A honeymoon destination known for its azure seas, pristine beaches and romantic overwater bungalows is in disarray as its government locks up the president’s opponents, defies the orders of the supreme court and suspends its constitution.
How did the Maldives, an archipelago made up of more than 1,000 coral islands in the Indian Ocean, unravel?
It starts with allegations of corruption
Political opponents of President Abdulla Yameen petition the supreme court on Jan. 29 to investigate allegations of corruption and human rights abuses and to remove him temporarily from power. Opposition leaders accuse Yameen, elected in 2013, of stealing more than $1 million of state funds, including tourism revenues, Yameen denies the allegations.
Add to the roiling pot a family feud. Yameen, 58, is the estranged half-brother of former President Maumoon Abdul Gayoom, 80, who sided with the opposition and was arrested a week later.
A few days later, the supreme court throws out the convictions of nine of Yameen’s political opponents and the terrorism conviction of another former president, Mohamed Nasheed, further threatening Yameen’s hold on power.
Nasheed is the same president that human rights lawyer Amal Clooney, wife of actor George Clooney, went to bat for in 2016, lobbying in London for him to be freed from jail and in Washington for sanctions against the Maldives.
Nasheed said in a recent statement that Yameen “has illegally declared martial law and overrun the state. We must remove him from power.” He asked India to send in its military to oust Yameen.
The president is fighting back
Not surprisingly, Yameen complains that the opposition is “seeking to overthrow a legitimate government,” according to Al Jazeera.
Afraid he’s losing power and up for re-election later this year, he issues a 15-day state of emergency.
Then, on Feb. 6, Yameen starts arresting supreme court justices, including the chief justice Abdulla Saeed. Yameen’s actions prompts an international outcry.
The U.S. expresses its disappointment, saying Yameen “has systematically alienated his coalition, jailed or exiled every major opposition political figure, deprived elected Members of Parliament of their right to represent their voters in the legislature, revised laws to erode human rights, especially freedom of expression, and weakened the institutions of government.”
Zeid Ra‘ad al-Hussein, the United Nations’ top human rights official, calls Yameen’s actions “tantamount to an all-out assault on democracy.” He calls on the Maldives government to lift the state of emergency.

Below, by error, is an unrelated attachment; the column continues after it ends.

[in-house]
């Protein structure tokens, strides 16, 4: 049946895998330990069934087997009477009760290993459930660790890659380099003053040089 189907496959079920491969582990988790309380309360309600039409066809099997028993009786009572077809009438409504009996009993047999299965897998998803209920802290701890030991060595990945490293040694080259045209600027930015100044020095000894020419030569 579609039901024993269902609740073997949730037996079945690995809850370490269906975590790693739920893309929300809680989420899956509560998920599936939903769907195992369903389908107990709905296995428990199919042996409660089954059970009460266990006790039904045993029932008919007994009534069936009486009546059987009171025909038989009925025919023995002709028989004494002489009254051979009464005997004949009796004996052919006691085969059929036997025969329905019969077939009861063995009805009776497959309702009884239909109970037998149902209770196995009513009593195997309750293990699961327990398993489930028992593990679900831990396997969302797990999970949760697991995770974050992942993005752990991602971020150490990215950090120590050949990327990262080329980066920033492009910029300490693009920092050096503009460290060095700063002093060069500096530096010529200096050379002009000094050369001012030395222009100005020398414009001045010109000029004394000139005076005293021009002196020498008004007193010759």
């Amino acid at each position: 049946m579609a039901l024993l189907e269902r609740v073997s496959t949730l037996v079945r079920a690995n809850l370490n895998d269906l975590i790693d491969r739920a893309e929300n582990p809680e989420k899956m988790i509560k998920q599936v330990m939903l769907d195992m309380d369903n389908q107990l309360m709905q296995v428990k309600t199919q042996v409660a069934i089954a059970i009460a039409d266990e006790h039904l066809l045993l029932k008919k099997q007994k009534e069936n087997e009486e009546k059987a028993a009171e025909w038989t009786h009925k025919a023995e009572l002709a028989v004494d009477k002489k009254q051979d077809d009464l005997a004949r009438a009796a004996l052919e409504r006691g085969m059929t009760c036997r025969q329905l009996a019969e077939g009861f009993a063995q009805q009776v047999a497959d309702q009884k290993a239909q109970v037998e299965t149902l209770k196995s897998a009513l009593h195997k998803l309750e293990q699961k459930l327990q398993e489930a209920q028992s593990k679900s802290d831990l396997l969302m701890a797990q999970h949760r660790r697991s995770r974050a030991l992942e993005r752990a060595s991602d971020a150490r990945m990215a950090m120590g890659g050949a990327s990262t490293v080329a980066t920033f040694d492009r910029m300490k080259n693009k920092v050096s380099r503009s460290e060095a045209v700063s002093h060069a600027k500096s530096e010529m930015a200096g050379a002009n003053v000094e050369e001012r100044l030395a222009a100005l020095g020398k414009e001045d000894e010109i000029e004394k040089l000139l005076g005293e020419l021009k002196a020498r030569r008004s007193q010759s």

Instead, a few days ago, on Feb. 20, the country’s parliament approves a 30-day extension of the state of emergency, citing a continuing national security threat and constitutional crisis. The opposition boycotts the vote and the Maldives prosecutor general declares the extension unconstitutional, Reuters reports, citing two officials working in her office.
The honeymoon’s over
The same day Yameen arrests his judges, the State Department decides the Maldives isn’t your best bet for sun and surf right now. It issues a a travel advisory calling on visitors to exercise greater caution “due to terrorism and civil unrest.”
In 2016, nearly 1.3 million tourists visited the Maldives. The government says tourism and hospitality account for 23% of the archipelago’s GDP and make up a third of the government’s revenue.
The Maldives is so popular that even the royal couple, the Duke and Duchess of Cambridge, spent a few romantic days in Maldives before their 2014 tour of New Zealand and Australia.
Now tour operators say hundreds of hotel bookings have been canceled every day since the state of emergency began. The government, however, says come on over, the water’s fine at the resorts away from the capital Malé, Reuters reports.
What happens next?
The country’s electoral commission says the first round of presidential elections will be held in early September. The second round, if needed, would be held within 21 days of the election, according to the Maldives independent.
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